Researchers unearth novel antibiotic without detectable resistance

Teixobactin binds to non-protein targets making pathogens less likely to develop resistance.

Teixobactin, a novel antibiotic without detectable resistance, has proven effective against drug-resistant strains of Staphylococcus aureus, including meticillin-resistance S aurus (MRSA, pictured here), enterococci and Clostridium difficile

Researchers using an innovative process that employs bacteria grown in soil rather than cultured under laboratory conditions have discovered a new antibiotic with properties that appear to prevent the development of resistance.

The research team — which includes investigators from Northeastern University in Boston, Massachusetts, the University of Bonn in Germany and NovoBiotic Pharmaceuticals based in Cambridge, Massachusetts — identified the compound, known as teixobactin, after screening 10,000 different isolates for antimicrobial activity.

The discovery, reported in Nature on 7 January 2015[1]
, could help address one of the most challenging problems facing global health systems: the diminishing number of effective compounds for treating pathogens that are already resistant to many existing therapies.

“This is a promising source in general for antibiotics and has a good chance of helping to revive the field of antibiotic discovery,” Kim Lewis, a professor of biochemistry and director of Northeastern’s Antimicrobial Discovery Center told a telephone press briefing.

Teixobactin works against microbes by inhibiting cell wall biosynthesis, explained co-author Tanja Schneider from the University of Bonn. By simultaneously binding to multiple, highly conserved cell building blocks — including lipid II molecules, which Schneider described as the “Achilles heel for antibiotic attack” — the compound disrupts the entire cell building cycle. Teixobactin targets Gram-positive organisms without protective membranes, and its distinctive properties help explain both its effectiveness and the fact that it appears to be unreceptive to bacterial mutation.

“The straightforward way for bacteria to develop resistance is by mutation, but the targets of teixobactin are not proteins so there is nothing to mutate,” Lewis said.

Schneider added that the energy required for a cell to modify this process makes it unlikely that resistance would develop in this way.

Screening of soil microorganisms that can be cultivated, a process that peaked in the early 1960s, produced most antibiotics currently in use. Since then, synthetic approaches to producing antibiotics have been much less successful.

The research team discovered teixobactin through the use of an innovative platform developed in the Northeastern lab. The platform consists of mini-diffusion chambers, each of which contains a single bacterial cell, soil and an overlay of two semi-permeable membranes. The process allows researchers to isolate and grow bacteria in their natural environment.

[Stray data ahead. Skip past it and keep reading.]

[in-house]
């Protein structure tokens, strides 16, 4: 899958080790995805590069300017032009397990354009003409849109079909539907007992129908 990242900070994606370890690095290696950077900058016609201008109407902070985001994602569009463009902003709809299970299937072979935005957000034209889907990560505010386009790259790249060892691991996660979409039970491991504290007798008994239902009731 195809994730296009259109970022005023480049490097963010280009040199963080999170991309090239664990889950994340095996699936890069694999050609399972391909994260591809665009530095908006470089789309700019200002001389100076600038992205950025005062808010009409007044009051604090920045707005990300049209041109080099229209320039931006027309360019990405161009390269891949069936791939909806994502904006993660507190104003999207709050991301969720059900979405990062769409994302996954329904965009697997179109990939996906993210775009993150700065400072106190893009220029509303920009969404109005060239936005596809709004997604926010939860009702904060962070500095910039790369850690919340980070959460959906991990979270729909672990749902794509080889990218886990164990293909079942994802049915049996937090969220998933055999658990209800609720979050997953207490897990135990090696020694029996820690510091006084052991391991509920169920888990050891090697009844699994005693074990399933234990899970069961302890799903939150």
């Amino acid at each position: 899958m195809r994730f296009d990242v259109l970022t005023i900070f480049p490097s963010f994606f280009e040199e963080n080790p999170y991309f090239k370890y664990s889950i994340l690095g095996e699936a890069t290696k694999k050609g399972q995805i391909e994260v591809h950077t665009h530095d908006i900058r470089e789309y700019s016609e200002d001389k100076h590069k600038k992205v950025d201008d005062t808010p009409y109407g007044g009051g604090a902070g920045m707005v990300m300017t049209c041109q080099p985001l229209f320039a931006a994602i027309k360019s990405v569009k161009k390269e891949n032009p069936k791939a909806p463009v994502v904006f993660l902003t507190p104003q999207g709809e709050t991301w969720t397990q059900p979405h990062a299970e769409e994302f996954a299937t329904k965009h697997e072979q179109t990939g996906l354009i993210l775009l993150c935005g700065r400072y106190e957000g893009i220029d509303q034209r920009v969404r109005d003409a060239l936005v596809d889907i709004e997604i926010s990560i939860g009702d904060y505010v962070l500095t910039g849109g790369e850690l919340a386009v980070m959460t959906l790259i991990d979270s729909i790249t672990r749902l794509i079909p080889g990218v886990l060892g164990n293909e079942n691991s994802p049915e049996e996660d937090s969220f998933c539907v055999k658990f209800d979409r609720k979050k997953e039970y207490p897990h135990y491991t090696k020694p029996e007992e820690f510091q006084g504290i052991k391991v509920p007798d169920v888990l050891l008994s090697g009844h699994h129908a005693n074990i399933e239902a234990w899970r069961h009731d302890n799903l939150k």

The team has developed 25 compounds using the technique and, although most did not meet validation criteria due to poor solubility, instability or “substantial toxicity”, the researchers are looking at three other potentially interesting antibiotics. One, lassomycin[2]
, shows promise in treating multi-drug resistant tuberculosis and two unnamed compounds are being tested as potential anti-cancer agents, Lewis said.

Teixobactin has been tested in mice models and is “exquisitely active” against Gram-positive pathogens, including drug-resistant strains of Meticillin-resistant Staphylococcus aureus, enterococci and tuberculosis, Lewis said. The compound is also effective against Clostridium difficile and Bacillus anthracus. In the case of S aureus, teixobactin was more efficient than vancomycin, an antibiotic with similar properties for which resistance did not develop for nearly 40 years. The researchers said they expect it would take a similar period of time for any resistance to teixobactin to develop.

The researchers are conducting additional testing of teixobactin to improve its pharmacological properties, including efforts to increase the compound’s solubility and enable it to be delivered at a higher therapeutic dose, Lewis said. He added that it should be possible to begin clinical trials of teixobactin within two years. 



[1] Ling LL, Schneider T, Peoples AJ et al. A new antibiotic kills pathogens without detectable resistance. Nature 2015. doi:10.1038/nature14098.

[2] Gavrish E, Sit CS, Cao S et al. Lassomycin, a ribosomally synthesized cyclic peptide, kills mycobacterium tuberculosis by targeting the ATP-dependent protease ClpC1P1P2. Chemistry & Biology 2014. doi:10.1016/j.chembiol.2014.01.014.

Last updated
The Pharmaceutical Journal, PJ, 17 January 2015, Vol 294, No 7845;294(7845):DOI:10.1211/PJ.2015.20067533

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